@antoinette said in 17 month old castrated male: From trained to untrained overnight:
@scagnetti said in 17 month old castrated male: From trained to untrained overnight:
Where are you having the problems outside? Is it halfway on the walk or immediately after you step out of the door?
Do you have his attention inside before going out?
Is he on a collar or a harness?
I'll be able to give you more specific advice after those questions are answered.
Thanks for quick response! Answers to those questions ^^
- Problem arises as soon as we step out of the door
- We have lots of attention inside (even before we go out he is well-behaved and calm)
- He is on a harness (worth mentioning that he did walk nicely on a harness before - but willing to switch things up if that could work)
We live in an apartment unfortunately, so no yard or anywhere to safely let him off-leash. Point taken on pausing the long lead walks, we definitely don't want this to become "learned behaviour". We can also absolutely just do super short training walks with him instead of full walks - he gets super tired from brain games so we can tire him out inside that way.
I would recommend practicing (having him rehearse) going outside. If he's okay indoors, but behaves wildly as soon as you go outdoors, that means going outdoors is a big deal to him. It shouldn't be. A well-adjusted dog won't be stimulated and amped and uncontrollable (and possibly anxious/fearful/reactive) when going outside.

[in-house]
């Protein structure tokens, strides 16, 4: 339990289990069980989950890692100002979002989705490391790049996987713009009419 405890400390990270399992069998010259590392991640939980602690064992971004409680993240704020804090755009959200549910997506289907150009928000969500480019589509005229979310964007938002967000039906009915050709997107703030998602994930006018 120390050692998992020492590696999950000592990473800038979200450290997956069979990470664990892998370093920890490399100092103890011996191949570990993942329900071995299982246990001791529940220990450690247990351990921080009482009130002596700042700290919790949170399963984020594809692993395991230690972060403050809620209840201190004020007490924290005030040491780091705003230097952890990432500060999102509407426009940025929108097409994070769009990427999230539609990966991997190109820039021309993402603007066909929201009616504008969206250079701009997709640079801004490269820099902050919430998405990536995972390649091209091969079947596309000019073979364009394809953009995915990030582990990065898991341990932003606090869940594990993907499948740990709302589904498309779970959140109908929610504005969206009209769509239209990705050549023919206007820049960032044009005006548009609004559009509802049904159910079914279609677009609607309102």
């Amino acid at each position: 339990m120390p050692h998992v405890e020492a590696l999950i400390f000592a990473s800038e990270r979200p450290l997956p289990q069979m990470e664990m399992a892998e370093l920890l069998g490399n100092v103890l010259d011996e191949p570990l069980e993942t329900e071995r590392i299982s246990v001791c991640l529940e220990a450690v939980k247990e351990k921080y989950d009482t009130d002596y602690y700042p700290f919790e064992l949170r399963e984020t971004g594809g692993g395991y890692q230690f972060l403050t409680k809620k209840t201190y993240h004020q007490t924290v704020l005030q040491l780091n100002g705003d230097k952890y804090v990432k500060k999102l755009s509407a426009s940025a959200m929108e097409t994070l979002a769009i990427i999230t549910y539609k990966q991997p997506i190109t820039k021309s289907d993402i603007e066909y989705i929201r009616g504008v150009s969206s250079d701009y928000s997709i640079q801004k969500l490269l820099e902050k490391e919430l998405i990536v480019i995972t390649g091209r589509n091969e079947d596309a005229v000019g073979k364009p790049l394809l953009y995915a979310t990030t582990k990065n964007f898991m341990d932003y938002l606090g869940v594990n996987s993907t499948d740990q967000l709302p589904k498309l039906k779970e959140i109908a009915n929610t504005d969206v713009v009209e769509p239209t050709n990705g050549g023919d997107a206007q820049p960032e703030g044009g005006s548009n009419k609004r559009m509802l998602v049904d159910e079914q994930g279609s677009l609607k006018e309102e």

Practice going outside before going outside, i.e. get his attention indoors (on a lead), open the door, hold his attention while door is open, close door. Once you can hold his attention at the open door, you'll start going outside, one or two steps, then turning around and going back inside. Slowly you should go further and further outside until you can hold his attention away from the building and have him start regarding you outside in general.
Again, the process above is at your dog's pace.
Harnesses are a great tool for building motivation, because the dog can be restrained and frustrated, thus building drive and desire. In this instance however, there really isn't a need for a harness or extra motivation to go outdoors. And continuing to use it will ensure that he pulls harder. You should probably switch to a collar. In fact, you may wish to begin leash pressure training with a slip lead. You can socialize him to the slip lead prior to using it, by having him wear it while feeding/training and taking it off when done. You can socialize him to the collar by practicing taking it on and off with food.